When the author returned to America after working abroad for twelve years, he chose an unconventional way to become reacquainted with his native country: traveling solo the river routes taken by Lewis and Clark nearly two hundred years earlier.
A water resource consultant by trade, Mullen took five months-in a small truck-camper combination he nicknamed “Six Pac”-and visited nine states and British Columbia, meeting an assortment of characters who live and work on the Missouri, Yellowstone, and Columbia Rivers. With a master’s degree in Water Resource Systems Management, Mullen has worked in Africa, Asia, Europe, the Middle East, and Latin America, and has previously published articles on water-related issues.
On this journey, starting in America’s heartland and focusing initially on the flood of 1993, the author provides interesting historical background on each area he travels through. He devotes a section to the steamboat era, telling of the ill-fated Arabia, the 400-ton boat that sank in four and a half feet of water in 1856. Excavators found its wreckage in 1988-forty feet below a Missouri cornfield, hundreds of yards from the nearest riverbank. Mullen visits the Kansas City museum built to display its artifacts.
The author recounts the taming of the meandering and sometimes menacing Missouri River, describing his research and opportune encounters with individuals like eighty-one-year-old Jim Nower, who opines that flooding on a big scale didn’t occur until after the government’s massive 1946 river damming project.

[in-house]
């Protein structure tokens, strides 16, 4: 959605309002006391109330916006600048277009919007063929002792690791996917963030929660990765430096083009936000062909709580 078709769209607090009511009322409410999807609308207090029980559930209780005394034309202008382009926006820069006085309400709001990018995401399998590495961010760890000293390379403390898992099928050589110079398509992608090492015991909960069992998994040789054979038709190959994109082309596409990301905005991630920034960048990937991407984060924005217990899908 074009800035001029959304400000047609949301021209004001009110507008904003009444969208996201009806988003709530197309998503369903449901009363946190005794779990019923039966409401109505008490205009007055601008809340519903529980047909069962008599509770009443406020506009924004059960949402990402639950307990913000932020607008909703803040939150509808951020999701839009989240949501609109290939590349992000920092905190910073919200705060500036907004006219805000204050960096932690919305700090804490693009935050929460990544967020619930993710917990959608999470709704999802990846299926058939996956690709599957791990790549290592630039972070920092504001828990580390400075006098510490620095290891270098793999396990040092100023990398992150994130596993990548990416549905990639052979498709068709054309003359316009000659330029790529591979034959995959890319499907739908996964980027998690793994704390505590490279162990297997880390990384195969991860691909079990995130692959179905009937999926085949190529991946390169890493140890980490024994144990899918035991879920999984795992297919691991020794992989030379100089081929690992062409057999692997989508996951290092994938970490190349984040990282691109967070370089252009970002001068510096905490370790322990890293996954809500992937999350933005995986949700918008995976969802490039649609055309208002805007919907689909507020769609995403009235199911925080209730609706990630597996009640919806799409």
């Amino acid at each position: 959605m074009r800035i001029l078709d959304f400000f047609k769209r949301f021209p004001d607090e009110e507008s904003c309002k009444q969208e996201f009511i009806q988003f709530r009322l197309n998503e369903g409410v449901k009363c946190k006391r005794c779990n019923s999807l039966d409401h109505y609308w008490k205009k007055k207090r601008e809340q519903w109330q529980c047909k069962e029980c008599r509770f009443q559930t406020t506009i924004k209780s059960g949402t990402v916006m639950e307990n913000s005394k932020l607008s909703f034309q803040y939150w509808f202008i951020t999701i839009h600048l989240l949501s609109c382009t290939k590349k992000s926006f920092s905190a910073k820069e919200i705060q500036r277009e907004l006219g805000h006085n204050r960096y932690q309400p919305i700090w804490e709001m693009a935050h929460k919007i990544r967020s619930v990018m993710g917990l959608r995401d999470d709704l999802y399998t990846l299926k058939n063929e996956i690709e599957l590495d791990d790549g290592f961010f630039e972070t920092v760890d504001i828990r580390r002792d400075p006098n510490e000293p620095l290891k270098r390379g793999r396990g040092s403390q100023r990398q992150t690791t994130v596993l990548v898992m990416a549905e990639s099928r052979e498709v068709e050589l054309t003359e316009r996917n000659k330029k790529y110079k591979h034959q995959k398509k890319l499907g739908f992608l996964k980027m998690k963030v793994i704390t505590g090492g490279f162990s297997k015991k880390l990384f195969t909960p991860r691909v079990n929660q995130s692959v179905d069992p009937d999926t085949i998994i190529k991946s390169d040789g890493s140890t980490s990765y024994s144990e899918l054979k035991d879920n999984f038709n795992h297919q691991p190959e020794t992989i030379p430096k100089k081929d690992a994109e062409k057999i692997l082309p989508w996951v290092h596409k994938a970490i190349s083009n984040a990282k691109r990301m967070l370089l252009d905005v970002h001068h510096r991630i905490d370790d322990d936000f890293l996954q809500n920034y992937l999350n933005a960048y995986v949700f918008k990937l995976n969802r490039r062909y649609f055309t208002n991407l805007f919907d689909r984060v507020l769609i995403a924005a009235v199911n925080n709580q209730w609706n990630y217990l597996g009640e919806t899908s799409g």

Mullen and readers learn about how nest sites of the once nearly extinct piping plovers are now carefully managed by Corps of Engineers personnel. He explores the history of the region’s many Native tribes, told by unique sources such as the Nebraska man who fills him in on Omaha tribal history.
This book is filled with interesting facts, a good amount of history, some bits of trivia, and the thoughts and observations of one man as he follows the path of two great early explorers. His command of the language is fun and inviting-for example, the river “no longer runs free, wild, and vagrant as a happy tramp.” He observes a woman at a laundromat in North Dakota: she “was making the transition from washer to dryer and from youth to middle age at the same time.”
At the end of his trip, Mullen makes a thoughtful and probably very personal observation: “What matters is not where any river carries us, but why we choose to journey along its course.”
Robin Farrell Edmunds
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